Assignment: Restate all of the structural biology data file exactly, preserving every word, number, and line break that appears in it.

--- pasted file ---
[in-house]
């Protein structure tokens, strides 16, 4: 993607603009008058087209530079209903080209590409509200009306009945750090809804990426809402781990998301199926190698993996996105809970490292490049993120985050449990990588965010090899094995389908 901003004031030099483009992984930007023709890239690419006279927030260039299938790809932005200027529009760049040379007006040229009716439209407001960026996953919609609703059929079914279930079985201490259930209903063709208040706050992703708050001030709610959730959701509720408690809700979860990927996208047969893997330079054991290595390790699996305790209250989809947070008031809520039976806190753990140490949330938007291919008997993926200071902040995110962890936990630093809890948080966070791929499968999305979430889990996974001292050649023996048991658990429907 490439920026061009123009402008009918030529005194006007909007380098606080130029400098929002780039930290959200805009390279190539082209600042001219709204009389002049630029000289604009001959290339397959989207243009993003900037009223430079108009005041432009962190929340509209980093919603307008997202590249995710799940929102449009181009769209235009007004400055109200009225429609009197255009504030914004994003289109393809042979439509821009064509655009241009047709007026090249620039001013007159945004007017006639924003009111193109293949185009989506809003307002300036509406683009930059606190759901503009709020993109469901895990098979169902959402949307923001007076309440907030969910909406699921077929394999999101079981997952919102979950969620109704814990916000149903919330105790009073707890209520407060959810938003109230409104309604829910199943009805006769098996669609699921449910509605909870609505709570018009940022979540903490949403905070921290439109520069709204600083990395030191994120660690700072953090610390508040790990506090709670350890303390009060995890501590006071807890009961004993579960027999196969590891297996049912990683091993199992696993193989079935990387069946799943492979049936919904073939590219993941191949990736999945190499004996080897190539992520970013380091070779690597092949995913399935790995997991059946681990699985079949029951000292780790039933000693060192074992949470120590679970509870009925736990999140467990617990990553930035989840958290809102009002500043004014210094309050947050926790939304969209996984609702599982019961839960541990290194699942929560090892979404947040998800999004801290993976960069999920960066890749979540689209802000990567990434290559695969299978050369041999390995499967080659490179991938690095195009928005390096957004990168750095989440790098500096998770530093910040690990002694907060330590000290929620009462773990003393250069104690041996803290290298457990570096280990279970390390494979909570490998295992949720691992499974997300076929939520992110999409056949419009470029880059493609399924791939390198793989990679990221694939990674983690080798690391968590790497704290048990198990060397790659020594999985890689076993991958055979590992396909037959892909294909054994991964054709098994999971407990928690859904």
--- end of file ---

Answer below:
[in-house]
């Protein structure tokens, strides 16, 4: 993607603009008058087209530079209903080209590409509200009306009945750090809804990426809402781990998301199926190698993996996105809970490292490049993120985050449990990588965010090899094995389908 901003004031030099483009992984930007023709890239690419006279927030260039299938790809932005200027529009760049040379007006040229009716439209407001960026996953919609609703059929079914279930079985201490259930209903063709208040706050992703708050001030709610959730959701509720408690809700979860990927996208047969893997330079054991290595390790699996305790209250989809947070008031809520039976806190753990140490949330938007291919008997993926200071902040995110962890936990630093809890948080966070791929499968999305979430889990996974001292050649023996048991658990429907 490439920026061009123009402008009918030529005194006007909007380098606080130029400098929002780039930290959200805009390279190539082209600042001219709204009389002049630029000289604009001959290339397959989207243009993003900037009223430079108009005041432009962190929340509209980093919603307008997202590249995710799940929102449009181009769209235009007004400055109200009225429609009197255009504030914004994003289109393809042979439509821009064509655009241009047709007026090249620039001013007159945004007017006639924003009111193109293949185009989506809003307002300036509406683009930059606190759901503009709020993109469901895990098979169902959402949307923001007076309440907030969910909406699921077929394999999101079981997952919102979950969620109704814990916000149903919330105790009073707890209520407060959810938003109230409104309604829910199943009805006769098996669609699921449910509605909870609505709570018009940022979540903490949403905070921290439109520069709204600083990395030191994120660690700072953090610390508040790990506090709670350890303390009060995890501590006071807890009961004993579960027999196969590891297996049912990683091993199992696993193989079935990387069946799943492979049936919904073939590219993941191949990736999945190499004996080897190539992520970013380091070779690597092949995913399935790995997991059946681990699985079949029951000292780790039933000693060192074992949470120590679970509870009925736990999140467990617990990553930035989840958290809102009002500043004014210094309050947050926790939304969209996984609702599982019961839960541990290194699942929560090892979404947040998800999004801290993976960069999920960066890749979540689209802000990567990434290559695969299978050369041999390995499967080659490179991938690095195009928005390096957004990168750095989440790098500096998770530093910040690990002694907060330590000290929620009462773990003393250069104690041996803290290298457990570096280990279970390390494979909570490998295992949720691992499974997300076929939520992110999409056949419009470029880059493609399924791939390198793989990679990221694939990674983690080798690391968590790497704290048990198990060397790659020594999985890689076993991958055979590992396909037959892909294909054994991964054709098994999971407990928690859904």